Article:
There is a wide range of resources available in Dublin for people who wish to trace their ancestry. From census records and marriage certificates to land deeds and church records, not to mention many helpful genealogy specialists, Dublin is a key place to begin your family research for anywhere in the country.
Here is a brief overview of Irish genealogical resources (information largely taken from the Fáilte Ireland “Dublin Pocket Guide”):
National Archives, Bishop Street, Dublin 8.
The National Archives hold many records that are relevant to Irish genealogy and local history, including the surviving census records. Members of the public are welcome to visit and explore the sources available, and can avail of an in-house Genealogy Service, which offers a free, short personal consultation with a professional genealogist. The complete 1901 and 1911 census records are also available online on the National Archives website.
National Library of Ireland, Kildare Street, Dublin 2.
The National Library offers a free Genealogical Advisory Service, making it the perfect place to start your research. The Genealogist on duty will provide you with an overview of Irish genealogical records and explain how to locate search tools and how to access the records. Resources available include civil records, microfilm of Catholic Church records, and land and property records.
A new online resource for researching family history from the 18th and 19th centuries was launched in July 2015 – the National Library’s parish records website. This site contains digitised details of births, deaths and marriages in most Catholic parishes during the 1700s and 1800s. The details available on the website provide an invaluable stepping stone for anyone trying to complete a family tree, given that all pre-1901 census records were destroyed during the Four Courts fire of 1922. To get the most from searching the site, please find out (if you can) the exact parish where your family member was born, as well as the year of birth. See http://registers.nli.ie/
General Register Office, Werburgh Street, Dublin 2.
Phone 090 6632900
The General Register Office holds all civil birth, marriage and death records from 1864 onwards (records for the six counties of Northern Ireland are only held as far as 1921). All of the Office’s records are now searchable online – see the entry below for www.irishgenealogy.ie for more details.
Glasnevin Trust, Glasnevin Cemetery, Finglas Road, Dublin 11.
The Glasnevin Trust has about 1.5 million records available for Glasnevin, Dardistown, Newlands Cross, Palmerstown and Goldenbridge cemeteries, as well as Glasnevin and Newlands Cross crematoria.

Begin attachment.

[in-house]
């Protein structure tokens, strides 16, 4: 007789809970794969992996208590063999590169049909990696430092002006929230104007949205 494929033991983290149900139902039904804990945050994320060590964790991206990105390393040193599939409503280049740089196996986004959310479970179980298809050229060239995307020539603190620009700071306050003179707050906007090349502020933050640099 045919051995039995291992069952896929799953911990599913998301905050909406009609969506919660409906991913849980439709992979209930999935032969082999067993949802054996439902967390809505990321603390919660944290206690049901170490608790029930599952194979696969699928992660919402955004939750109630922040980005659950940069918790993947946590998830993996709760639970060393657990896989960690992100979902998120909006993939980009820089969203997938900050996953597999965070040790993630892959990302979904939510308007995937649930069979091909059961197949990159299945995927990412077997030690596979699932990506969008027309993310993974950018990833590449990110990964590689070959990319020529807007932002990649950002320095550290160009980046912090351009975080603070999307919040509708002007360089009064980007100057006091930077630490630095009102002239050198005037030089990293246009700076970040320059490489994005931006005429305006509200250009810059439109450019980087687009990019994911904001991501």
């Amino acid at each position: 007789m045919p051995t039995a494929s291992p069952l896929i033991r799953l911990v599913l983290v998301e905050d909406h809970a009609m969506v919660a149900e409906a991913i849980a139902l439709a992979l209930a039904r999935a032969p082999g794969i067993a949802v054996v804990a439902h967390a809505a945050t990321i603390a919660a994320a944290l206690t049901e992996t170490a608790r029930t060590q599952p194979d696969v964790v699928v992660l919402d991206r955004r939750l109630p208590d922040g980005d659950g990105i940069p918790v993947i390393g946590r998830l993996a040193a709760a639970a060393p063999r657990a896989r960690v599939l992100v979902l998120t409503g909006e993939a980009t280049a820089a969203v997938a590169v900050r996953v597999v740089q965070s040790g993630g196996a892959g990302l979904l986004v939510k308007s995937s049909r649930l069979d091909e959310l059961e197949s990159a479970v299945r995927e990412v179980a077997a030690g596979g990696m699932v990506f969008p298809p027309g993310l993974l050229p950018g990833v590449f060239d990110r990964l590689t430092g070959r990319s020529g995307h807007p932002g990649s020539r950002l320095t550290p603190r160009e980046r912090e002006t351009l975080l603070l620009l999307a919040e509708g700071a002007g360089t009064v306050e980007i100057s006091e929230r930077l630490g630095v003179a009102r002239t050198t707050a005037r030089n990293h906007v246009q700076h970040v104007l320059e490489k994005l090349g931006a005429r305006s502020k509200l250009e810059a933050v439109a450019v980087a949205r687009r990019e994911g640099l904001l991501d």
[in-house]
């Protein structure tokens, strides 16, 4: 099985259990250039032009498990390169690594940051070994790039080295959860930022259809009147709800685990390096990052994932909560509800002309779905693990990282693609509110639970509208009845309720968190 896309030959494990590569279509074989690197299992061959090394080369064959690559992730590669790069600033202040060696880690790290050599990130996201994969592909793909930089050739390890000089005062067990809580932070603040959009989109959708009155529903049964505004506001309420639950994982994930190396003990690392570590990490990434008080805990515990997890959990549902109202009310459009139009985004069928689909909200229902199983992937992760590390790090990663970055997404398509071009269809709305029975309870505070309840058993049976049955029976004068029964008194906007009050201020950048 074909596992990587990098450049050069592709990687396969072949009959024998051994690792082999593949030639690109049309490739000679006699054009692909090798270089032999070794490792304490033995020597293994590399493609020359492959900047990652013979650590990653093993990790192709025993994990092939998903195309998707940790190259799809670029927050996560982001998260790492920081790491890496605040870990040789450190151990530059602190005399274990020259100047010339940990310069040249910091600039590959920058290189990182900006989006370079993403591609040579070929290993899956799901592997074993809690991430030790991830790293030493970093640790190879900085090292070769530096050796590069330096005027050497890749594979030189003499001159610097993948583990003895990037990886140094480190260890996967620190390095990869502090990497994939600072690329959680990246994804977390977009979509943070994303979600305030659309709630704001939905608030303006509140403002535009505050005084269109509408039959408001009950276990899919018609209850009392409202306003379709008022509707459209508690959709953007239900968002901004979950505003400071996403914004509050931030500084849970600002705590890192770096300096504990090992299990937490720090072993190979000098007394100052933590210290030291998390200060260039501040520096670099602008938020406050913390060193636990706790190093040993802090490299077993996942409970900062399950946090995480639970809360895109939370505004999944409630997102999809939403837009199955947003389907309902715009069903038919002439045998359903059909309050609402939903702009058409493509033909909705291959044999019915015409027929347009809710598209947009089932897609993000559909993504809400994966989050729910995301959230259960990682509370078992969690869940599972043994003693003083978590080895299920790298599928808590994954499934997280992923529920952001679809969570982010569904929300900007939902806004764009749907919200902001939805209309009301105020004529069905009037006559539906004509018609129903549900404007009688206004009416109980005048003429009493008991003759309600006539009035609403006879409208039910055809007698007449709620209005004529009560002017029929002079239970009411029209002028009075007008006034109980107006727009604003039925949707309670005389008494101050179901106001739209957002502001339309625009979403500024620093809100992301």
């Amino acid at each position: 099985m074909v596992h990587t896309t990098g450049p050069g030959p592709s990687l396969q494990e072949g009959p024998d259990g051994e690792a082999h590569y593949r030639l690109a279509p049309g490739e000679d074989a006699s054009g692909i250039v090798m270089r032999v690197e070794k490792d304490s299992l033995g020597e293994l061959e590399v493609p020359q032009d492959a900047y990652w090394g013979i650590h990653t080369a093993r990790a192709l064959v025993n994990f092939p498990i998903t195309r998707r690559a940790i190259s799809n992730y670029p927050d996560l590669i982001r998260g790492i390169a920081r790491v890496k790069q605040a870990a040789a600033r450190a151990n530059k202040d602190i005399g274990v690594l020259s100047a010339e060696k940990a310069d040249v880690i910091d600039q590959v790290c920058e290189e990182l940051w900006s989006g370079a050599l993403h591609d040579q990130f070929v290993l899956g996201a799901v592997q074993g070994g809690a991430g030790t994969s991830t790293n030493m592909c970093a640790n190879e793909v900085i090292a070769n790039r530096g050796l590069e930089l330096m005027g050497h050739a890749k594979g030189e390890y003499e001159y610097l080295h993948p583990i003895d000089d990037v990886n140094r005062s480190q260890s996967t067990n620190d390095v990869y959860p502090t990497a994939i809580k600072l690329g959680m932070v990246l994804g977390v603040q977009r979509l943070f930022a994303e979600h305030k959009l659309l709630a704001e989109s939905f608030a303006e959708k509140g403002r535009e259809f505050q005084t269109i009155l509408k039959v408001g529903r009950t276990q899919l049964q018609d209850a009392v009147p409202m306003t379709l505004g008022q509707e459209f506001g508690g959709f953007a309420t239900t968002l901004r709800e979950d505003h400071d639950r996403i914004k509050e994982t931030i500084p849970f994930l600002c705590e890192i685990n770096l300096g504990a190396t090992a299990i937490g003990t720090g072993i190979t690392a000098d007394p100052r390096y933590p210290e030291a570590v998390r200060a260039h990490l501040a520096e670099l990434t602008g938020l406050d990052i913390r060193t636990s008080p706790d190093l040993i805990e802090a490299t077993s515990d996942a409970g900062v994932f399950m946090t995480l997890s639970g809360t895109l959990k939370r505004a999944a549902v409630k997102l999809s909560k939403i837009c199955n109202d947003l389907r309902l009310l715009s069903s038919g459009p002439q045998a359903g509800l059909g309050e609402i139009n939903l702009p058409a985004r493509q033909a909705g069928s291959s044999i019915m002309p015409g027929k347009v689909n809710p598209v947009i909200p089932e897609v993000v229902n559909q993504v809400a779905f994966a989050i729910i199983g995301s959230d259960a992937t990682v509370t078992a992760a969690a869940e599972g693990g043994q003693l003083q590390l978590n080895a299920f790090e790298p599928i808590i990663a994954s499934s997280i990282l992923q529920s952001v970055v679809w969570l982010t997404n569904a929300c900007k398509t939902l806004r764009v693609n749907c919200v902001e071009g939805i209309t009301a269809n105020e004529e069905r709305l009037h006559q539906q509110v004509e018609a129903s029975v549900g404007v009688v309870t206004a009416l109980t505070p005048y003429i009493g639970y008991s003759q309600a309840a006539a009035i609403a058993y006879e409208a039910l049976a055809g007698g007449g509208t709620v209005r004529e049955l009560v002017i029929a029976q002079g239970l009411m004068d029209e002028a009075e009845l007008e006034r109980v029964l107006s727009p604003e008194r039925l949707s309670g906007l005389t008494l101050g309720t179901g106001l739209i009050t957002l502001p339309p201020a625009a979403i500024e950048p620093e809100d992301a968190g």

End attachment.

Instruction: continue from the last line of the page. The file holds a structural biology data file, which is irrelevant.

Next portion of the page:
Registry of Deeds, Henrietta Street, Dublin 1.
Phone 0761 001610 or 051 303000
The Registry of Deeds was established in 1708 to regulate land and proprty transactions. Registration of deeds was not obligatory and was mainly carried out by property-owning classes such as landowners, merchants and traders. Please consult this link for more precise information about requesting searches –
Dublin City Library & Archives, 138-144 Pearse Street, Dublin 2.
Phone 01 6744999
The Dublin City Library provides several archive collections, including historical maps of Dublin, Dublin City Council records, local parish records and online access to historic electoral rolls and electoral lists, and a directory of Dublin graveyards.
Valuation Office, Block 2, Irish Life Centre, Lower Abbey Street, Dublin 1.
Phone 01 8171000
The Valuation Office houses maps and cancelled and current land books which are based on Griffith’s Primary Valuation. The cancelled and current land books document all changes of occupancy of land and property from the time of the original survey (1848-1864) to the late 20th century.
Representative Church Body Library, Braemor Park, Dublin 14.
The Representative Church Body Library is the principal repository of archives and manuscripts of the Church of Ireland (Anglican Church). It holds the registers of over 600 parishes from counties now in the Republic of Ireland, as well as microfilm copies of many others.
Religious Society of Friends Library, Stocking Lane, Rathfarnham, Dublin 16.
The Society of Friends (Quakers) has been keeping records since the 17th century. Of particular interest are the transcribed registers of births, marriages and deaths held at this library.
The Irish Jewish Genealogical Society, Jasonia Centre, 76 Dame Street, Dublin 2.
Individual entries cover over 105 fields of information such as date and place of birth, school, marriage and occupation details where available, as well as links to parents, children and siblings.
This website is operated by the Department of Arts, Heritage and the Gaeltacht, and allows users to search a wide range of record sources. The website is home to the on-line Indexes of the Civil Registers (GRO) of Births, Marriages, Civil Partnerships and Deaths; and to Church Records of Baptism, Marriage and Burial from a number of counties.
On the church records front, you can search all pre-20th century Roman Catholic and Church of Ireland baptism, marriage and burial registers for Dublin City; and you can do similar searches for a small number of additional counties.
The site also operates as a search portal that allows users to search the following record sources:
- 1901/1911 Census records and pre-1901 survivals
- Census Search Forms from 1841/1851
- Tithe Applotments
- Soldier’s Wills
- Griffith’s Valuations
- Ireland – Australia Transportation database
- Military Archives
- Ellis Island
- National Photographic Archive from the National Library of Ireland
Accredited Genealogists Ireland (formerly Association of Professional Genealogists in Ireland)
You can find additional helpful information in the Discover Ireland guide, “Tracing your Ancestors in Ireland”, which you can download from http://www.discoverireland.ie